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‘The body is a battleground for unwanted and unexpressed emotions’: exploring eating disorders and the role of emotional intelligence

Research output: Contribution to journalArticle

Una Foye, Diane E. Hazlett, Pauline Irving

Original languageEnglish
Pages (from-to)321-342
Number of pages22
JournalEating Disorders: The Journal of Treatment & Prevention
Volume27
Issue number3
Early online date20 Sep 2018
DOIs
Publication statusPublished - 2019

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Abstract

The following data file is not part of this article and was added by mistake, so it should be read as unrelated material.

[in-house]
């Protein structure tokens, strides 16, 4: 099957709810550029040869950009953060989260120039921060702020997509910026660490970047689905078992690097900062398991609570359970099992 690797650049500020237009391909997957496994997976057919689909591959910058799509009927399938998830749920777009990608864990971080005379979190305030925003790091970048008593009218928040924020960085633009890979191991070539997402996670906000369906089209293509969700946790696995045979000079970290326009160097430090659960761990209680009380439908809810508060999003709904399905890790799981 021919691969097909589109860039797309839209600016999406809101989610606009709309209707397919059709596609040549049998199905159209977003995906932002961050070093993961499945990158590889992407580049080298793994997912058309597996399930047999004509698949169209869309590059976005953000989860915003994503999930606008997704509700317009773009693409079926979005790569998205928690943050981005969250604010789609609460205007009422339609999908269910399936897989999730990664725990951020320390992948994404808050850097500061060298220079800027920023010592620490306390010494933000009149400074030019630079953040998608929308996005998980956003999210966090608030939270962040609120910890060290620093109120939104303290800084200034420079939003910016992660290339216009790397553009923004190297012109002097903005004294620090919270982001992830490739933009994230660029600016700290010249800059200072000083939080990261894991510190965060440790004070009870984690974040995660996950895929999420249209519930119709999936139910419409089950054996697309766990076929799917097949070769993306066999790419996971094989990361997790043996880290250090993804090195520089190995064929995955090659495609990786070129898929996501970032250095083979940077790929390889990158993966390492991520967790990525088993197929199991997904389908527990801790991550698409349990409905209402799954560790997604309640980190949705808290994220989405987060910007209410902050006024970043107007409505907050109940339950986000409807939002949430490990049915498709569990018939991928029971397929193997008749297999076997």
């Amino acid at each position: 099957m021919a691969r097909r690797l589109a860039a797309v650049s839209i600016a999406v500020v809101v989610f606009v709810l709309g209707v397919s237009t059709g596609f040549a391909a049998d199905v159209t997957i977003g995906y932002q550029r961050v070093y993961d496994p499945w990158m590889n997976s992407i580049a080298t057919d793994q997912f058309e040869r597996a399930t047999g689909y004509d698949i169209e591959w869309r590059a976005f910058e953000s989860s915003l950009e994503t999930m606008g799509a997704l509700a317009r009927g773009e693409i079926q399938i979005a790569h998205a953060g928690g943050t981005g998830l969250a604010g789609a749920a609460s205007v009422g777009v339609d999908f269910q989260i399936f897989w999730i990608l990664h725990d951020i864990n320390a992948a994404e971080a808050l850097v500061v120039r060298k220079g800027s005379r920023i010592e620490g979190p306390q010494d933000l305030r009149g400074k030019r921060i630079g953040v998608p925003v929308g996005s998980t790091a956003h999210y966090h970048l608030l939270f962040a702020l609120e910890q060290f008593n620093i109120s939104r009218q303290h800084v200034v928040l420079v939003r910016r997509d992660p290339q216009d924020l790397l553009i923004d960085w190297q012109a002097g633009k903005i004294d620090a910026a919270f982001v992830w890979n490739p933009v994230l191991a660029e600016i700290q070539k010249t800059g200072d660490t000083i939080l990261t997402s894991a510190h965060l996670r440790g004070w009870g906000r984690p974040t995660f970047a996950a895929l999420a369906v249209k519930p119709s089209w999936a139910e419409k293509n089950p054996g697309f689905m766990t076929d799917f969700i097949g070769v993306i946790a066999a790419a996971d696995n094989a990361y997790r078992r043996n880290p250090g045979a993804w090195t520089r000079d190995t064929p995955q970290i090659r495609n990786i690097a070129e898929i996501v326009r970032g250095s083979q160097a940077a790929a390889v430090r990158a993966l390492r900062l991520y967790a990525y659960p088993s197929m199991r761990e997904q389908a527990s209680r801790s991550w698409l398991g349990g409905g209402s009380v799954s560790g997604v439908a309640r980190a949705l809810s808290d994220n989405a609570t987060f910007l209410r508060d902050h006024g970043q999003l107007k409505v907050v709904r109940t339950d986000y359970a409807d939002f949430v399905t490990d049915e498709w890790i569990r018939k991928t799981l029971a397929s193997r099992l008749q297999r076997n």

Emotional difficulties have been observed in individuals with eating disorders across awide range of studies, including poor interoceptive awareness, confusion of emotionalstates and difficulties with emotional language. Literature has linked these difficultieswith emotional functioning as being an important factor related to the core aetiology ofeating disorders, however limited knowledge exists to how this impacts on professionalability to engage patients within treatment as a result of such dysfunction. Using aqualitative design this paper explores how facets of Emotional intelligence (EI) arerelated to the experience of an eating disorder. The study sampled a total of 32participants with either a professional background working with eating disorders (n=25)or participants with personal lived experience (n=5), with a number of the participants(n=13) identified as having dual roles. The findings of the study show that aspects of EIsuch as emotional regulation and lack of an emotional language are considered to beat the core of the onset and maintenance of these disorders. Additional aspects ofemotional awareness and expression were found to be related to treatmentdisengagement and difficulties. Building on previous literature, this paper found suchemotional deficits as a transdiagnostic issue rather than specifically anorexia nervosa.Furthermore, such dysfunction was seen by professionals to have a considerableimpact on therapeutic relationships and successful treatment. These findings provideinsight into the potential applications that EI may have in addressing aspects of theeating disorder to create better outcomes for treatment and intervention models.

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